Should Jamaica leave CARICOM?
Kevin O'Brien Chang, Contributor
Would it make any difference if Jamaica left CARICOM? I asked 20 randomly selected people this question last week. They all shrugged their shoulders. It was like the old joke about ignorance and apathy - they didn't know, and they didn't care.
What is CARICOM anyway? Well its official website gave no accessible definition. But Wikipedia says "The Caribbean Community (CARICOM), is an organisation of 15 Caribbean nations and dependencies. CARICOM's main purposes are to promote economic integration and co-operation among its members, to ensure that the benefits of integration are equitably shared, and to coordinate foreign policy."
CARICOM currently has 15 full and five associate members. Full members include Antigua and Barbuda, The Bahamas , Barbados, Belize, Dominica, Grenada, Guyana, Haiti, Jamaica, Montserrat, Saint Lucia, St Kitts and Nevis, St Vincent and the Grenadines, Suriname, Trinidad and Tobago. Associate members include Anguilla, Bermuda, British Virgin Islands, Cayman Islands, Turks and Caicos Islands. In short, it is the English-speaking Caribbean plus Haiti and Suriname.
Most Jamaicans know virtually nothing about Haiti and Suriname, and their only real connection to the rest of the English-speaking Caribbean is West Indies cricket. Ask who Kamla Persad, David Thompson, Bharrat Jagdeo, or Baldwin Spencer are, and 99 times out of a 100 you will get blank stares. But the names Brian Lara, Gary Sobers, Shiv Chanderpaul and Viv Richards will ring instant bells. Of course, given the cricket team's recent dismal performances, Jamaicans are beginning to care as little about the West Indies as they do about CARICOM.
The benefits of being a CARICOM member theoretically include:
1. Jamaican goods enjoy duty-free access within CARICOM markets; i.e. without the preferences conferred by the Revised Treaty, Jamaican exporters to the region would cumulatively face most favoured nation (MFN) applied rates amounting to millions of United States dollars.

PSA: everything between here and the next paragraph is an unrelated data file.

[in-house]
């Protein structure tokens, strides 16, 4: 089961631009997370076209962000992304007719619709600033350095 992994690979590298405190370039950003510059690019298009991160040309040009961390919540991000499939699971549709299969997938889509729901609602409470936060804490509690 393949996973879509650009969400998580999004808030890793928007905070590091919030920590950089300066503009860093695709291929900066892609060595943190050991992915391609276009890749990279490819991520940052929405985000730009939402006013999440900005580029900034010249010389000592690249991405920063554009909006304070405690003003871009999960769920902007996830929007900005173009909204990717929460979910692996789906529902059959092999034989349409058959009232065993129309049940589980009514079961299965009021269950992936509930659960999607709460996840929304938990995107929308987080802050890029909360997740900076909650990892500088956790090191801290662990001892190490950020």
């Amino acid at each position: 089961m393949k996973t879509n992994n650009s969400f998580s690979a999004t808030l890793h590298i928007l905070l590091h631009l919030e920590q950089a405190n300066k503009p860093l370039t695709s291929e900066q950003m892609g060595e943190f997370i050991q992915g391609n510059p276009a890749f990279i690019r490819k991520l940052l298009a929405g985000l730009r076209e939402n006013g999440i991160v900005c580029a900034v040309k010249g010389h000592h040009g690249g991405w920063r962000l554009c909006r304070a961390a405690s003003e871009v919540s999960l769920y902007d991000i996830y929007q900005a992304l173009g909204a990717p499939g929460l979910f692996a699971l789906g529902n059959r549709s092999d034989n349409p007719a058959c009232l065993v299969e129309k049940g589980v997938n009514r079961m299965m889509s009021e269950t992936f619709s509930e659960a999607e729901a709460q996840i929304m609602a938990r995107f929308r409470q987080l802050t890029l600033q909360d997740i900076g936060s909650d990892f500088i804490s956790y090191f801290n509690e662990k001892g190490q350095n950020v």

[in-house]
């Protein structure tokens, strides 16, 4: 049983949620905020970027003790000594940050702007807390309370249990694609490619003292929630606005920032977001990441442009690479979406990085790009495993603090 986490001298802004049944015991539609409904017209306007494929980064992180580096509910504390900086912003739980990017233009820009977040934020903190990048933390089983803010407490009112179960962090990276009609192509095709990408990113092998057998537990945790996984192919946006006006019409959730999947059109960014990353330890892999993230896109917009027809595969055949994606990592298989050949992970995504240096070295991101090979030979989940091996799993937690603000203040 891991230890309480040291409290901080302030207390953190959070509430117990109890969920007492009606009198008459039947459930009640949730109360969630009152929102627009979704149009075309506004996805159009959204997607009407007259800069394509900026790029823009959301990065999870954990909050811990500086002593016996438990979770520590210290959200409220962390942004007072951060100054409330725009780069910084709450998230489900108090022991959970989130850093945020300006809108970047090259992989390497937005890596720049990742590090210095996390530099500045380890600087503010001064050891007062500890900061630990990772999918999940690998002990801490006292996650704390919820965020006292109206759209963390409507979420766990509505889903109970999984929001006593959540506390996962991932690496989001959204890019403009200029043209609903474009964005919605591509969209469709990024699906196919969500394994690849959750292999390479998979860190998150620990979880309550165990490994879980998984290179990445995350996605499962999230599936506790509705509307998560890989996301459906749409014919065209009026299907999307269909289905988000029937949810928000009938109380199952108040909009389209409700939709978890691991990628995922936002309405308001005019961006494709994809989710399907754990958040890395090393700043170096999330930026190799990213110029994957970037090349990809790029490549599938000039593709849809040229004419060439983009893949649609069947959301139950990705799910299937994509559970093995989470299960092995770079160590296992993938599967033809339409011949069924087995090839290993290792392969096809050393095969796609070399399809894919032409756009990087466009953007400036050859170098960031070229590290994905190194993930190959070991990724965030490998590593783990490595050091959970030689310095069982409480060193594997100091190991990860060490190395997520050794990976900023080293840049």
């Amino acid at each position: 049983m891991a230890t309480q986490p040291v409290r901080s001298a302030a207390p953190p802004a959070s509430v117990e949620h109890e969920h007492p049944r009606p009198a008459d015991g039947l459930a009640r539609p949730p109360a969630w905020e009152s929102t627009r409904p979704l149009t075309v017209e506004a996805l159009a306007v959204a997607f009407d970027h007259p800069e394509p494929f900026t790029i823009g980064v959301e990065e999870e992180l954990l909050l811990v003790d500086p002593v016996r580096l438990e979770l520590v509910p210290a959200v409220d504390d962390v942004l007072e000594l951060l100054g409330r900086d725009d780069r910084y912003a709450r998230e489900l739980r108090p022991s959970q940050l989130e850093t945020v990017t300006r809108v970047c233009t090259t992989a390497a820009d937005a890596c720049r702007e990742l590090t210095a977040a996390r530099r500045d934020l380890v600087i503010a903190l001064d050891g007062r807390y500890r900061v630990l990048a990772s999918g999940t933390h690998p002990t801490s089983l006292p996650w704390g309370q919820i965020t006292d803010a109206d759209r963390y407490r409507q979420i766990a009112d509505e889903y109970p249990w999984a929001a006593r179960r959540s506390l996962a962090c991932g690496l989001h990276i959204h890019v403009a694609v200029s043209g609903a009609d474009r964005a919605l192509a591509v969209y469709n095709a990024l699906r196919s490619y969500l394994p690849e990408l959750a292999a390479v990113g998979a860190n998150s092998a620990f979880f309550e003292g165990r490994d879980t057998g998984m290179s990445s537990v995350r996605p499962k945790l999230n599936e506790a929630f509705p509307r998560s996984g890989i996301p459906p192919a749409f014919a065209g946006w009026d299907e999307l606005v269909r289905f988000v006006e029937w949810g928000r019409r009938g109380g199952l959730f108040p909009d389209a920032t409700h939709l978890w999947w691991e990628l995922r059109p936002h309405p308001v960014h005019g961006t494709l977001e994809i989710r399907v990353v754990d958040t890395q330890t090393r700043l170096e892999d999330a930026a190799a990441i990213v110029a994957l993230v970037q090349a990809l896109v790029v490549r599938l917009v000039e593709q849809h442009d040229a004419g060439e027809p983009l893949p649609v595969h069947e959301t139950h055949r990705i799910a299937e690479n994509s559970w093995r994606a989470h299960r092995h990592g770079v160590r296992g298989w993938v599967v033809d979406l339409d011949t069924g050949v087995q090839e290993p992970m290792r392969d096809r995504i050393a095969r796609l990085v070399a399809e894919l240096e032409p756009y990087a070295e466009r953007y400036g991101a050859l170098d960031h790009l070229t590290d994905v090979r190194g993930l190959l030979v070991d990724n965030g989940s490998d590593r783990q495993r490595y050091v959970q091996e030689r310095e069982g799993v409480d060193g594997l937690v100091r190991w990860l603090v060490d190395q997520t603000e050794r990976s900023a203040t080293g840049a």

2. Jamaican companies have the right to establish and operate businesses in any CARICOM member state under the same terms and conditions as local companies, i.e. "national treatment".
3. Jamaican service providers e.g. consultants, are able to offer their services throughout the region without work permits, usually on a temporary basis;
4. Given the continuous erosion of preferences in Jamaica's traditional export markets due to multilateral and regional trade arrangements, the protectionist nature of the CARICOM Single Market and Economy (CSME) serves to provide a 'competitive cover' for Jamaican exporters.
5. The CSME regime offers Jamaican small businesses the economic space, through preferential tariff, to orient themselves with the intensification of global competition.
If Jamaica was not a member, then:
1. Jamaica would then abide only by its multilateral commitments in the World Trade Organisation (WTO), i.e. it would be able to set tariff rates up the bound levels in the WTO.
2. There would be more flexibility in the application of safeguard measures.
3. Our trade deficit with CARICOM would be significantly reduced. Jamaica's trade balance with the region has continuously deteriorated, even when adjusted for "necessary items" such as petroleum products and food items not produced locally. The trade balance went from a 1984 surplus of US$24 million to a 2008 deficit of US$1.635 billion. Even when necessary items are removed, the 2007 deficit was US$670.1 million.
4. Revenue in terms of duty collection would be increased significantly. As much as a cumulative J$25.43 billion in government revenue has been forgone from 2006 to 2009 due to Jamaica's participation in the CSME regime.
5. If it were not bound by the Common External Tariff, Jamaica would now not have to seek its suspension through the Council for Trade and Economic Develop-ment to import critical consumer items such as rice, etc.
The benefits of merely being an associate member include:
1. Ability to vote as a member of CARICOM in international organisations such as the United Nations.